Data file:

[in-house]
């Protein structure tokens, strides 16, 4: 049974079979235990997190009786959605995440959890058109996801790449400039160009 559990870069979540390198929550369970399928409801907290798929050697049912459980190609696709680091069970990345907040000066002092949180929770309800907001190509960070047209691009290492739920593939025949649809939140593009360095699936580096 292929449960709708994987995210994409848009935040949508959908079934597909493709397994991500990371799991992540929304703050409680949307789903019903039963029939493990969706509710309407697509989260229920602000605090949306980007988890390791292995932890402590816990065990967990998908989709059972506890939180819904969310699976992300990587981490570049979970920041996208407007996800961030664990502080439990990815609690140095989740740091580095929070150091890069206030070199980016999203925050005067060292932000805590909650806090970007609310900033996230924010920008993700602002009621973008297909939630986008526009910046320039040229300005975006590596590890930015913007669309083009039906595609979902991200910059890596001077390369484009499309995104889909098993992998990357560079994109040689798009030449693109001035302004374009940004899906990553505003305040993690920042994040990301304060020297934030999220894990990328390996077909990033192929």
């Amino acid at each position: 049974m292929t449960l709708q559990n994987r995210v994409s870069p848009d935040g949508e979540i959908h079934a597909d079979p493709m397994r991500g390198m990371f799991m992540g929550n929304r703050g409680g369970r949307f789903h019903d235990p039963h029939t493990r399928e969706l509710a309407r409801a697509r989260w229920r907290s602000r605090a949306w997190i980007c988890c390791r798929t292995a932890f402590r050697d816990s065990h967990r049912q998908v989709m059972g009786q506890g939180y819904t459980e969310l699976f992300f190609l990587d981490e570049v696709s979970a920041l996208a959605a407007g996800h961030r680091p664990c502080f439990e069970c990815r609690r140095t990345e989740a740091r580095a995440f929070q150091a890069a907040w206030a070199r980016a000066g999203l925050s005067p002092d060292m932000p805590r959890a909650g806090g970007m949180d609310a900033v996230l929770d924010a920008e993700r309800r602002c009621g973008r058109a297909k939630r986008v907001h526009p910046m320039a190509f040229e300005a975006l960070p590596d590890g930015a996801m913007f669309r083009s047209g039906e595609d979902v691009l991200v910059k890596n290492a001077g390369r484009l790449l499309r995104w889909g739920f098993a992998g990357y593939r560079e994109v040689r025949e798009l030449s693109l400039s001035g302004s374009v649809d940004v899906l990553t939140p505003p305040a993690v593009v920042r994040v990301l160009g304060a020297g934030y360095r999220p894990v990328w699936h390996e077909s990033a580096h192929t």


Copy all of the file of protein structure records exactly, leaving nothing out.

[in-house]
């Protein structure tokens, strides 16, 4: 049974079979235990997190009786959605995440959890058109996801790449400039160009 559990870069979540390198929550369970399928409801907290798929050697049912459980190609696709680091069970990345907040000066002092949180929770309800907001190509960070047209691009290492739920593939025949649809939140593009360095699936580096 292929449960709708994987995210994409848009935040949508959908079934597909493709397994991500990371799991992540929304703050409680949307789903019903039963029939493990969706509710309407697509989260229920602000605090949306980007988890390791292995932890402590816990065990967990998908989709059972506890939180819904969310699976992300990587981490570049979970920041996208407007996800961030664990502080439990990815609690140095989740740091580095929070150091890069206030070199980016999203925050005067060292932000805590909650806090970007609310900033996230924010920008993700602002009621973008297909939630986008526009910046320039040229300005975006590596590890930015913007669309083009039906595609979902991200910059890596001077390369484009499309995104889909098993992998990357560079994109040689798009030449693109001035302004374009940004899906990553505003305040993690920042994040990301304060020297934030999220894990990328390996077909990033192929």
């Amino acid at each position: 049974m292929t449960l709708q559990n994987r995210v994409s870069p848009d935040g949508e979540i959908h079934a597909d079979p493709m397994r991500g390198m990371f799991m992540g929550n929304r703050g409680g369970r949307f789903h019903d235990p039963h029939t493990r399928e969706l509710a309407r409801a697509r989260w229920r907290s602000r605090a949306w997190i980007c988890c390791r798929t292995a932890f402590r050697d816990s065990h967990r049912q998908v989709m059972g009786q506890g939180y819904t459980e969310l699976f992300f190609l990587d981490e570049v696709s979970a920041l996208a959605a407007g996800h961030r680091p664990c502080f439990e069970c990815r609690r140095t990345e989740a740091r580095a995440f929070q150091a890069a907040w206030a070199r980016a000066g999203l925050s005067p002092d060292m932000p805590r959890a909650g806090g970007m949180d609310a900033v996230l929770d924010a920008e993700r309800r602002c009621g973008r058109a297909k939630r986008v907001h526009p910046m320039a190509f040229e300005a975006l960070p590596d590890g930015a996801m913007f669309r083009s047209g039906e595609d979902v691009l991200v910059k890596n290492a001077g390369r484009l790449l499309r995104w889909g739920f098993a992998g990357y593939r560079e994109v040689r025949e798009l030449s693109l400039s001035g302004s374009v649809d940004v899906l990553t939140p505003p305040a993690v593009v920042r994040v990301l160009g304060a020297g934030y360095r999220p894990v990328w699936h390996e077909s990033a580096h192929t």